Forced rhubarb starts appearing around January and your can spot it by the gnarly, yellowish leaves due to it being grown in the dark. Field rhubarb can be bought from mid April. It will probably have it’s big dark green leaves cut off. Whilst it may be tougher it can be more flavoursome. Either way I’m a big rhubarb fan.

I took me a while to decide what use I would put my wonderful rhubarb to. I really wanted to make the most of this treat. I toyed with the idea of a panecotta with a rhubarb crisp but it has been warm this weekend so in the end the idea of the tartish rhubarb compote with cool vanilla ice cream won over.

This compote is a real all-rounder; it can be eaten with yogurt and granola, as the base for a crumble or even with some roast duck perhaps.

                                                                                                                                                  Rhubarb, orange and ginger compote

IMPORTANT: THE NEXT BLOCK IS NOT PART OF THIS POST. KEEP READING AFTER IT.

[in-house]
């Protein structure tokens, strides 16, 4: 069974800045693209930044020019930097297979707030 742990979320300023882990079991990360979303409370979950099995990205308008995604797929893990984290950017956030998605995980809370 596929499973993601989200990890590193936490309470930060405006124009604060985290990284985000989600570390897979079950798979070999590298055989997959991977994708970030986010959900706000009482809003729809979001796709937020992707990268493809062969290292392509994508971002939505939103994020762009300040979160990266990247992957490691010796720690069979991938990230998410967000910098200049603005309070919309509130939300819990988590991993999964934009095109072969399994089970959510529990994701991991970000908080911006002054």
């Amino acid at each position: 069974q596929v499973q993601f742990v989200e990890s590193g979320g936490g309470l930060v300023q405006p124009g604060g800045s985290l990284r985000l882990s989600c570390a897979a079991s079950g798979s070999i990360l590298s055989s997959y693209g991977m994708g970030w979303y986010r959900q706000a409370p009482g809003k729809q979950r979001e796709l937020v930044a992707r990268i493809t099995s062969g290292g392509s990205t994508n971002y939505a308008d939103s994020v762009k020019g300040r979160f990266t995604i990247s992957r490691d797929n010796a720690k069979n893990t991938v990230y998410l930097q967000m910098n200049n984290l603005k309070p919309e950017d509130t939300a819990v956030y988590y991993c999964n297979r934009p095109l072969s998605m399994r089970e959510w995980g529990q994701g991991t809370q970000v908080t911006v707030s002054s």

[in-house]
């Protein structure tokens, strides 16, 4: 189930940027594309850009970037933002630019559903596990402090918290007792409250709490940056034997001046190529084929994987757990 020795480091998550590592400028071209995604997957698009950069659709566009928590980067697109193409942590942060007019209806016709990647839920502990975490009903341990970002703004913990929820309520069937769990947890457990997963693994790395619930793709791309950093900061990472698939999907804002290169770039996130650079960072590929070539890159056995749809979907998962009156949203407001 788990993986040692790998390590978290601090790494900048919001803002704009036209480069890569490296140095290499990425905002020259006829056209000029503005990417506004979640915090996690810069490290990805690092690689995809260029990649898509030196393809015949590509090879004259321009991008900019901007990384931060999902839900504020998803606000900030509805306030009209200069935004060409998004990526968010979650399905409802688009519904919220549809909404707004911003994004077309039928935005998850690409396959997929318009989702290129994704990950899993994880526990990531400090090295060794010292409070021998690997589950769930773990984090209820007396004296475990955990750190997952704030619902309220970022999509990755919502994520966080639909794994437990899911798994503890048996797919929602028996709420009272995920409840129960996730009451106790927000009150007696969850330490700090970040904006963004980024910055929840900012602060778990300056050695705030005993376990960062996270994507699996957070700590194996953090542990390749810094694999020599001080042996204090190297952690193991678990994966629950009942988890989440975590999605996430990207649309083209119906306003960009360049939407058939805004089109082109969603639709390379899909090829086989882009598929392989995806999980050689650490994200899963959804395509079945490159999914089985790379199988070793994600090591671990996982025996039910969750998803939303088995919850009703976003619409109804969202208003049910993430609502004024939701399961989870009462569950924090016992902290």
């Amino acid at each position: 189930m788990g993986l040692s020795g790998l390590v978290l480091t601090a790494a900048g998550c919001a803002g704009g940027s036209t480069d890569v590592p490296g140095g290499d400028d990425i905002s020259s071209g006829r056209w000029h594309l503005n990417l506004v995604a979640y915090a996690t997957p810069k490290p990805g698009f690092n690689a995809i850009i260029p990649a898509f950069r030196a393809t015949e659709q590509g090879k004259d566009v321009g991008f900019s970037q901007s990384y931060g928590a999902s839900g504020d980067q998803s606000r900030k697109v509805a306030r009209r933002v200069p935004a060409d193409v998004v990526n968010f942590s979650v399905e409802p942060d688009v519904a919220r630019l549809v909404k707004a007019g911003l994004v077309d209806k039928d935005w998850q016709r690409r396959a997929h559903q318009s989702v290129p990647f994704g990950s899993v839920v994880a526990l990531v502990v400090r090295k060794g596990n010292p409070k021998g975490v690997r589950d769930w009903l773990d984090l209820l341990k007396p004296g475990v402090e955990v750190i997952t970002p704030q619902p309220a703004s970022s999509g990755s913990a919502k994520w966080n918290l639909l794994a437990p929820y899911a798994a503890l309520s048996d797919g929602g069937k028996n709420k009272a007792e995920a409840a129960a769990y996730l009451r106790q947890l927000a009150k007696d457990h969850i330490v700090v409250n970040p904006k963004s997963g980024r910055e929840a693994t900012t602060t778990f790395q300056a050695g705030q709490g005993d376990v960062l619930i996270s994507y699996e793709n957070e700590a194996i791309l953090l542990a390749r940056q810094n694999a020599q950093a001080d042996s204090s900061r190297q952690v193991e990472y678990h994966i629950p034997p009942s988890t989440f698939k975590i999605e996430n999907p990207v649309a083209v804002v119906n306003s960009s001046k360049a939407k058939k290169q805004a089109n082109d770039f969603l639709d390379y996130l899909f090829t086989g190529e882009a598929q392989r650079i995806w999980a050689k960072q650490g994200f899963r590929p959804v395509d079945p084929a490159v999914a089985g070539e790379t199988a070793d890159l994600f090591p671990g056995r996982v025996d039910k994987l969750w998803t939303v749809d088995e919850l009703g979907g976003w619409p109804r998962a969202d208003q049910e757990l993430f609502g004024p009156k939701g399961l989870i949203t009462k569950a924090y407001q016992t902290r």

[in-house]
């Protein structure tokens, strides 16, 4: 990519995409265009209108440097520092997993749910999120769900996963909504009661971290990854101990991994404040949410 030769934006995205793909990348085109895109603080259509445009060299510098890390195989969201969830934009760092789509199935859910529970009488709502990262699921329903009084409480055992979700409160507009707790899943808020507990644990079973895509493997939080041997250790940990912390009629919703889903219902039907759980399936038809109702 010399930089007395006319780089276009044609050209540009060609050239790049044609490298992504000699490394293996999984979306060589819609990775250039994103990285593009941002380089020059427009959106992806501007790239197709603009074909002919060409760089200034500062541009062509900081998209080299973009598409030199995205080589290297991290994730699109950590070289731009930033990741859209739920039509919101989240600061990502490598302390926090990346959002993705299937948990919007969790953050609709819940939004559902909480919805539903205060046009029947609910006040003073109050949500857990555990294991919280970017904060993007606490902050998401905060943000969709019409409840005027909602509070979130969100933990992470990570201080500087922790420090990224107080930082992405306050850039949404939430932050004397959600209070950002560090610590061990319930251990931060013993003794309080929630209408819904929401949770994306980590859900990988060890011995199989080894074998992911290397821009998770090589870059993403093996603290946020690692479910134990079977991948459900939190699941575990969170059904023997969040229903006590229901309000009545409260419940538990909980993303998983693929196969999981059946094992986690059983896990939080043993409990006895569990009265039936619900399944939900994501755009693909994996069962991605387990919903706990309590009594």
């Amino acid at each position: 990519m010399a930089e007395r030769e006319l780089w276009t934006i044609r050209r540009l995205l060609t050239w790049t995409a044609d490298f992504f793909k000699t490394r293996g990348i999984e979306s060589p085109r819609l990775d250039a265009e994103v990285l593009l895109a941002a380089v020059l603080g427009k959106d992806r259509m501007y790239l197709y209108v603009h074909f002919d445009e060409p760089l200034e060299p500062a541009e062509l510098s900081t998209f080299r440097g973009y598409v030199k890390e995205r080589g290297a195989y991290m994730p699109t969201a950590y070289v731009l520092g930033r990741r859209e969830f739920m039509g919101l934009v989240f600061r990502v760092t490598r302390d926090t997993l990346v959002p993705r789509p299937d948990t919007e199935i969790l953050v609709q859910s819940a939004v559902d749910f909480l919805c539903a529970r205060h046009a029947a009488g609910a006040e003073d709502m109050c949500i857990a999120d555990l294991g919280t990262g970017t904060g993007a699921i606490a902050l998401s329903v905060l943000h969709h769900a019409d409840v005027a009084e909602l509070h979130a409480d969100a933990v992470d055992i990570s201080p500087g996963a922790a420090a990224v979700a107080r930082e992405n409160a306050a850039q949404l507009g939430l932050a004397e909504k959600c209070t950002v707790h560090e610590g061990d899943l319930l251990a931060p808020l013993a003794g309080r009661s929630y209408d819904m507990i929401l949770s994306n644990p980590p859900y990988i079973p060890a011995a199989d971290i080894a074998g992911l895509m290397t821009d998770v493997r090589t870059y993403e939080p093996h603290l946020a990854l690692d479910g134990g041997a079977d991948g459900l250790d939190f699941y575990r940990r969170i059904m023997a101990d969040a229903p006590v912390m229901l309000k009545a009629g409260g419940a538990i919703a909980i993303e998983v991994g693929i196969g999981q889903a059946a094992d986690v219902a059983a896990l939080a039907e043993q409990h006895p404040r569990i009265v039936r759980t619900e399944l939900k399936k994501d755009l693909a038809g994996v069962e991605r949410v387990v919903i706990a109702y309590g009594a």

Rhubarb, orange and ginger compote serves 4

700g of clean rhubarb cut between 2 and 5 cm strips depending on the thickness of the stalks
150g caster sugar
juice of 1 orange
zest of 2 oranges
2tbs of very finely chopped root ginger
1tsp cinnamon

Put everything in a pan on a medium heat and let it cook down for 5 minutes or so.
Try to refrain from stirring it every 5seconds as it will quick turn to baby food if you give it a battering.
I prefer to give the pan a swirl instead.
You may need to add more sugar depending on your rhubarb.
Mine took about 5 minutes to soften.


Saturday, 16 April 2011

Wild garlic potato salad

                                                                                                                                                                 Wild garlic and potato salad